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Jebediah Kerman's Lonely Journey

By  Nick Kasprak  on May 26, 2014 1:30 PM

Kerbal Space Program is a fantastic video game. It combines a reasonably accurate simulation of orbital mechanics and Newtonian physics with a spaceship-building interface in which the player puts together a spaceship from a large number of available parts (such as fuel tanks, engines, stage separators, etc.) The game takes place in the fictional solar system of Kerbol, and not our own Solar System - and this is, I think, primarily a game-balancing mechanic that makes most tasks a bit easier for non-rocket scientists. The planets are significantly more compact and dense than in the real Solar System, and this makes it easier to get into orbit.

Your astronauts are little green aliens called "Kerbals." They come from the planet Kerbin (the Earth analogue of the game) and they're hardy little creatures - for one thing, they can't die unless their spaceship crashes. The game doesn't (yet) bother with things like life support, food, or other consumables, so it's possible for your Kerbals to survive indefinitely in deep space or on the surface of another planet.

Much of the appeal of this game lies in the creative freedom it offers the player - there's a huge variety in the types of spaceships that can be built, and gameplay itself is relatively open-ended in that the game doesn't tell you where to go or what missions to do; you set your own goals. It's relatively easy to get into orbit, a bit harder to orbit and then land on the moon, relatively difficult to land on the Mars-analogue planet, and so on.

The most effective way to communicate the appeal of this game is to tell the story of what (to me, at least) was a fairly difficult mission - a successful return trip from Laythe (one of the moons of Jool, the Jupiter analogue.) Laythe has no real-world equivalent - it's sort of like Saturn's moon Titan in that it has an atmosphere, but it's much more Earth-like, with blue skies, water oceans, but still too cold to support life. My first attempt at getting here ended in disaster - I realized too late (after saving my game) that my lander didn't have enough fuel to make it back into orbit - my star Kerbalnaut, Jebediah Kerman, was stranded, with no way to get back to Kerbin. (Some people, who play this game much more seriously than I do, go through the trouble of calculating the total delta-V of their spaceships from the mass and engine thrust; I don't yet have the energy for that and tend to take a more trial-and-error approach.)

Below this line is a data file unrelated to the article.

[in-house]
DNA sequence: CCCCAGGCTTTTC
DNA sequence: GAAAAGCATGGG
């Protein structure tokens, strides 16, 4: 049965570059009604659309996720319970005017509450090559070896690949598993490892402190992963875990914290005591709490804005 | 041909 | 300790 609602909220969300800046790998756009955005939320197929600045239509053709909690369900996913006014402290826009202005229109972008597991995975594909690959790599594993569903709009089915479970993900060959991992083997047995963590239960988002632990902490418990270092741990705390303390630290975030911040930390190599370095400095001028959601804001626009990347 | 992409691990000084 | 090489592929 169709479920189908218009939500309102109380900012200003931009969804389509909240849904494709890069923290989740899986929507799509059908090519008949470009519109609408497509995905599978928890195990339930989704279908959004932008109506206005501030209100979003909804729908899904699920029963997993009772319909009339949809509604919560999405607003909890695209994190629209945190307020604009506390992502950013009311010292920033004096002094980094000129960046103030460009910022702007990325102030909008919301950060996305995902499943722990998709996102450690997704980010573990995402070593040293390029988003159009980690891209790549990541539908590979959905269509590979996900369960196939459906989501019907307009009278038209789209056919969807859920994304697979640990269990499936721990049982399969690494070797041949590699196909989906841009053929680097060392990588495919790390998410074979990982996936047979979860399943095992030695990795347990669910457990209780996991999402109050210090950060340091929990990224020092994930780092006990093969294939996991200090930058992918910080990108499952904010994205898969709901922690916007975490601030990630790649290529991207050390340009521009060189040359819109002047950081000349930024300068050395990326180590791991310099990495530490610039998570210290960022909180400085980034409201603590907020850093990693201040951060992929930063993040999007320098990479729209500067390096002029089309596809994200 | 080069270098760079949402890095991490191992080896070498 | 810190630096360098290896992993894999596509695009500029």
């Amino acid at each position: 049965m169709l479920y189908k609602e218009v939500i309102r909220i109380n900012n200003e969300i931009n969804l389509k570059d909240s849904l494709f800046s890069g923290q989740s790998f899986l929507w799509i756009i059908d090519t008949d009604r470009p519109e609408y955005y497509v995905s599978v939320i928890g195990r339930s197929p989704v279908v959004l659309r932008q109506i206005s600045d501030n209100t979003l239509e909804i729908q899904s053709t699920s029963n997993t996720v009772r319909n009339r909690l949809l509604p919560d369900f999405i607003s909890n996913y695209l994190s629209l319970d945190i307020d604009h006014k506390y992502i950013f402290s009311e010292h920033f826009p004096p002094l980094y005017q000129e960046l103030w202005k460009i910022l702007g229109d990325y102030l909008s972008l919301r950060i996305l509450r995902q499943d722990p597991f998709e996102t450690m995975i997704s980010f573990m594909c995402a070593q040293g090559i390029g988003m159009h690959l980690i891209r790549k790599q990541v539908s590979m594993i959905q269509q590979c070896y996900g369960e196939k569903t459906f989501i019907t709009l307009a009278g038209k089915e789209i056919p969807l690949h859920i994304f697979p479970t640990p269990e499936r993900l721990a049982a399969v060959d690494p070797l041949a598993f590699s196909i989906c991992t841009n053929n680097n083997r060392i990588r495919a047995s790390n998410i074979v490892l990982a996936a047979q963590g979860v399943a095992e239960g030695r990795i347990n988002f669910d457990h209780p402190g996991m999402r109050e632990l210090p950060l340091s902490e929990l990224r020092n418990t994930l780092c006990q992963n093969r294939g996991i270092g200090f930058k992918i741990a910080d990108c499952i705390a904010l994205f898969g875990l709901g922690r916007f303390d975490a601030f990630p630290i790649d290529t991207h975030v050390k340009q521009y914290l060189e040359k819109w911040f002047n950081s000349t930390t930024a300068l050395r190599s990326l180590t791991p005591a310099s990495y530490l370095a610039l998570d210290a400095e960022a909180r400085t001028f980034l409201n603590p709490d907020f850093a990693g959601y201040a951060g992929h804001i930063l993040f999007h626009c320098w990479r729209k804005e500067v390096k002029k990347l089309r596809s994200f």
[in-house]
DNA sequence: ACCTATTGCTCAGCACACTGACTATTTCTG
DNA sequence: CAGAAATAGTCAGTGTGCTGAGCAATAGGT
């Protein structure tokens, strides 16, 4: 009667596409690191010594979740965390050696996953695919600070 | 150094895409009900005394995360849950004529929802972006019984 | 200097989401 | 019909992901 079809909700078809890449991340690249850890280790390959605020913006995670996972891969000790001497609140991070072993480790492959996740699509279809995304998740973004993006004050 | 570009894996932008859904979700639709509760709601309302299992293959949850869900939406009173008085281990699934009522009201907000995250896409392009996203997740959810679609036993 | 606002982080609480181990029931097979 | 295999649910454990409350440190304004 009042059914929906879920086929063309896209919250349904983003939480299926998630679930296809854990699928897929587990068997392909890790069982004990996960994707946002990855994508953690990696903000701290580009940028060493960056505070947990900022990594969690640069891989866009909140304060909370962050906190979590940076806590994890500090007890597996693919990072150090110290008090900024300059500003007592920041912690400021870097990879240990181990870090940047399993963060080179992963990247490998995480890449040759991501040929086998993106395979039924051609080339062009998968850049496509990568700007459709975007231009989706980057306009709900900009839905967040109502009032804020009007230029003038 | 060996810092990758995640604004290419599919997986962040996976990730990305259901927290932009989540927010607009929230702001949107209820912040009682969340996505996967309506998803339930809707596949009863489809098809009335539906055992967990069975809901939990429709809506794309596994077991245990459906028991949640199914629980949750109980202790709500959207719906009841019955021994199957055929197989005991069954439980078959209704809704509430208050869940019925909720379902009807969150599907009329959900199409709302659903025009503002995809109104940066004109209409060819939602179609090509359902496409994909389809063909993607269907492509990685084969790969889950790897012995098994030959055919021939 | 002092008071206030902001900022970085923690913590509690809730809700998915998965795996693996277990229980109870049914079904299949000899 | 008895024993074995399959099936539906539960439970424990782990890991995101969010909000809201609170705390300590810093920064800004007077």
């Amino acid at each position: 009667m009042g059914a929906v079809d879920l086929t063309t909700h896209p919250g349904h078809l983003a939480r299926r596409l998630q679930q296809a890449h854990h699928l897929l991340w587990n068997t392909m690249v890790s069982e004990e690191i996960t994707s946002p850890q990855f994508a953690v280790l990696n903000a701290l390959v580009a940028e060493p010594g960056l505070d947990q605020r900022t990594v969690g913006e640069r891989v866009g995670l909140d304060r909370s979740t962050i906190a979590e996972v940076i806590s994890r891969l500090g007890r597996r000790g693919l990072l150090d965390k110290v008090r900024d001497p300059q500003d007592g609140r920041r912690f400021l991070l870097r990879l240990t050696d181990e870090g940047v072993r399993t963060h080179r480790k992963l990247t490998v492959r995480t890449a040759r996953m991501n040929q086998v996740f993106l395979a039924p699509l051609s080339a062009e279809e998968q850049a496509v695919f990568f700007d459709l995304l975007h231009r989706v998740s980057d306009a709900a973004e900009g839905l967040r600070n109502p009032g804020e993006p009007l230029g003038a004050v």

Here's Jeb standing by the lander he came down on.

He's not very happy, because he knows he's going to be here for a very long time.

In order to rescue him, I needed to send him a significantly larger ship. The challenge, of course, is that the larger the lander, the larger the ship to get it there in the first place, which means you need more fuel to get into orbit from Kerbin, which adds weight, so you need bigger engines, and so on and son on - even a relatively small change to a late-stage piece of the ship can dramatically increase the amount of fuel needed in the earlier stages to get the thing off the ground. I knew I was going to need to build a very large ship if this was going to work.

Meet the Laythe Express (version 2.0):